Corporate Responsibility Magazine (the new name of CRO Magazine) announces its 11th annual 100 Best Corporate Citizens List, known as the world’s top corporate responsibility ranking based on publicly-available information and recognized by PR Week as one of America’s top three most-important business rankings.
Navigating the Methodology
In 2009, the members of the CRO Association’s 100 Best Corporate Citizens Methodology Committee—co-chaired by Eaton’s Joseph Wolfsberger and Miami University of Ohio’s Brian Ballou and Dan Heitger—met a total of eight times to openly debate how the List should be run. Active members of the Committee (as of the September 29, 2009 meeting) included no shrinking violets: Gregg Anderson of Crowe Horwath, Mark Bateman of IW Financial, Amy Borun of Candela Solutions, Amit Chatterjee of Hara, Elliot Clark of CR Magazine, Terrence Clark of CA, Richard Crespin of CROA, Suzanne Fallender of Intel, Tim Fort of George Washington University’s Institute for Corporate Responsibility, Rebecca Freyvogel of the U.
Using an established customer satisfaction process adapted from CR Magazine’s sister publications, we identified the top players in the PR space, using data and feedback from your colleagues and other readers.
By Elliot Clark
Ranking service providers is a new and ongoing feature of CR Magazine, designed to improve the practice of corporate responsibility. We have implemented strict survey protocols developed in our HR publications that are described below.
Service providers are an important tool in the arsenal of the Corporate Responsibility Officer. One key partner is the communication firm. Being a good citizen is paramount, but to maximize the benefit of good citizenship you need to communicate with customers, shareholders, and employees.
Corporate Responsibility Officers, or CROs, are at a point of evolution similar to where human resources leaders were prior to 1980. HR was then known as personnel, or, in unionized companies, labor relations.
NYSE EuroNext CEO Duncan Niederauer ruminates on climate change, financial regulation and the role of the CRO.
By the editors
As part of its formal partnership with NYSE Euronext, CR Magazine, CRO Summits, and CROA are all showcasing the CR thought leadership of the top executives of the world’s largest stock exchange during 2010 and beyond. Duncan Niederauer is the global CEO of the 8,000-listed-company NYSE Euronext, and an outspoken advocate for the rapid professionalization of CR practices. We recently caught up with him in his Wall Street office.
CR: On February 12, Corporate Responsibility Magazine rang the opening bell at the Paris Bourse with your colleague Dr. Miguel Marques who heads NYSE Euronext’s CR initiatives worldwide and is on the Corporate Responsibility Officer Association Board of Governors. There, he said that you have set for NYSE Euronext and its 8,000 worldwide listed companies a classic triple-bottom-line agenda—improving environmental and social impact while boosting profits.
Sometimes CR seems to be 100 percent risk. But at CR Magazine’s Responsible CEO of the Year event, it’s all about the reward. Each year since 2008 at the fall CRO Summit, CR Magazine’s editorial team has announced its Responsible CEO of the Year Awards in seven industry segments to CEOs who have put themselves at personal and professional risk in order to deliver on corporate responsibility promises. Following the first day of the CRO Summit this past October at Chicago’s historic Union League Club, CR held a banquet to give its 2009-2010 Awards in all seven categories:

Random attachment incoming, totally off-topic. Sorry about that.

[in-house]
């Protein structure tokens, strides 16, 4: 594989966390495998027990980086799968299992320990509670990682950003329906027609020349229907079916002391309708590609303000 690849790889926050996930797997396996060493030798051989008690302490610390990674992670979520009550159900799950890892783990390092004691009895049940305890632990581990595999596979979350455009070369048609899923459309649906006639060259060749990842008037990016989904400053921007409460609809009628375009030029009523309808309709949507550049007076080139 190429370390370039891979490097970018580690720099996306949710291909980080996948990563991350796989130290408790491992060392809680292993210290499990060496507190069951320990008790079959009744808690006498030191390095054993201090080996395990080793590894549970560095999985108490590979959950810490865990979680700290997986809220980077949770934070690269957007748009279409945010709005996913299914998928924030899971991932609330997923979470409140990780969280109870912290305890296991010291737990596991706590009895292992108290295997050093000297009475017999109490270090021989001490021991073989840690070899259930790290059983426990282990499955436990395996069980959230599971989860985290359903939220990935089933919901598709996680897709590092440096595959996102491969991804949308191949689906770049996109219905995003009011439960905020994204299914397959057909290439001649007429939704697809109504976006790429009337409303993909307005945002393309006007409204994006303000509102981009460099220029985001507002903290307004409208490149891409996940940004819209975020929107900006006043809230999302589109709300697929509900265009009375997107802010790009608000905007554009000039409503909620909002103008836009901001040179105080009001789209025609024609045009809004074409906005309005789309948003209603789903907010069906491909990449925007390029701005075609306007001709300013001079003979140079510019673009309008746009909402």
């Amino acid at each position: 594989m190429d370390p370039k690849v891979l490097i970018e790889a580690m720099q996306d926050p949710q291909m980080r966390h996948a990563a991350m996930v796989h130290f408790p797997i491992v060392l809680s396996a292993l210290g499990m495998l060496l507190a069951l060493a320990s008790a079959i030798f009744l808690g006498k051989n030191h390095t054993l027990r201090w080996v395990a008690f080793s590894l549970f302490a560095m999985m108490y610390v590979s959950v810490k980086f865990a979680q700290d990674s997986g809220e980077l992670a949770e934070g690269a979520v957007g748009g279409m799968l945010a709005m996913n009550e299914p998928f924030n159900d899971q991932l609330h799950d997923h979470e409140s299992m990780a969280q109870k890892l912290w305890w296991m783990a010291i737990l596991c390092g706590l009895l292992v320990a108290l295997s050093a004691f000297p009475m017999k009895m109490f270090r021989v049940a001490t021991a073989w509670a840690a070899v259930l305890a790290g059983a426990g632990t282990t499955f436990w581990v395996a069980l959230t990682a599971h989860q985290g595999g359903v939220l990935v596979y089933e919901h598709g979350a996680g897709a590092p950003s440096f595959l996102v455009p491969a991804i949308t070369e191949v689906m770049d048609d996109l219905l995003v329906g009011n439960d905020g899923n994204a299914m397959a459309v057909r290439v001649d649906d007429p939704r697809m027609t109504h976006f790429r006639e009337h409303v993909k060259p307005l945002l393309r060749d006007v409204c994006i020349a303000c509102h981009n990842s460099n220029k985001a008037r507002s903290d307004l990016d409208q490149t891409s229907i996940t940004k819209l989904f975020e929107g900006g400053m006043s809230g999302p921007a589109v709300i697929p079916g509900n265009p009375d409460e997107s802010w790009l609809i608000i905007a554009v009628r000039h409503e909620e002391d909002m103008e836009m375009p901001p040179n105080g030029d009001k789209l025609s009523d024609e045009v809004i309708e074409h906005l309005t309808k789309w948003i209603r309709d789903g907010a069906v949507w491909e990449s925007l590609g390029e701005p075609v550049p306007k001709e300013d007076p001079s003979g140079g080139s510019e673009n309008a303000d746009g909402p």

John Hess, CEO, Hess
John Hess has managed Hess Corporation into a Corporate Responsibility over-achiever in the energy sector. As #10 on the 2010 CR Magazine 100 Best Corporate Citizens List—top among energy companies—Hess has delivered uncharacteristically brilliant success (remember, Hess makes its living as a fossil-fuel extractor) as evidenced by its #7 rank in Environment and #8 rank in Climate Change.
CR to Spotlight Capital Markets at Spring CRO Summit
Learning how to make the business case for recycling in 92 different offices in both a down economy and a recovery—now that’s a great way to make yourself obsolete. Until, of course, a desperate, underperforming, aspirational firm comes knocking. Schuyler seems unlikely to face unemployment any time this century.
If there was ever any question that we live in the Era of Responsibility, the CRO Summit in Boston April 21, 2010, will erase all doubt. The three stars of the Era appearing at the Harvard Club that day to participate in this headline-grabbing, career-propelling program will persuade Corporate Responsibility executives of all stripes to make room on their calendars. This trio will join 20 other presenters and some 250 of your peers for a day of learning, networking, and professional elevation.
PwC’s pioneering CR officer gets granular.
By The Editors
Shannon Schuyler aspires to a job without a future. Despite the marketplace being filled with downsizing, displacement, and distrust, the Corporate Responsibility leader of the Americas at PricewaterhouseCoopers (PwC), feels that her ultimate success will only occur when she is told that her services are no longer required. “If I do my job right,” she says, “I will not have it in 10 years.”
Schuyler began working at PwC more than a decade ago. “Before PwC, I had started out at an accounting firm, where I did recruiting for actuaries and accountants. So when I came here, I saw the organization from a different view. When people think accounting, they tend to think it is very staid. But this organization has breadth and scope and an ability to try different things.”
After working in various roles—client service, HR, and marketing—Schuyler realized that PwC employees held a collective set of beliefs that would support a formal CR effort.
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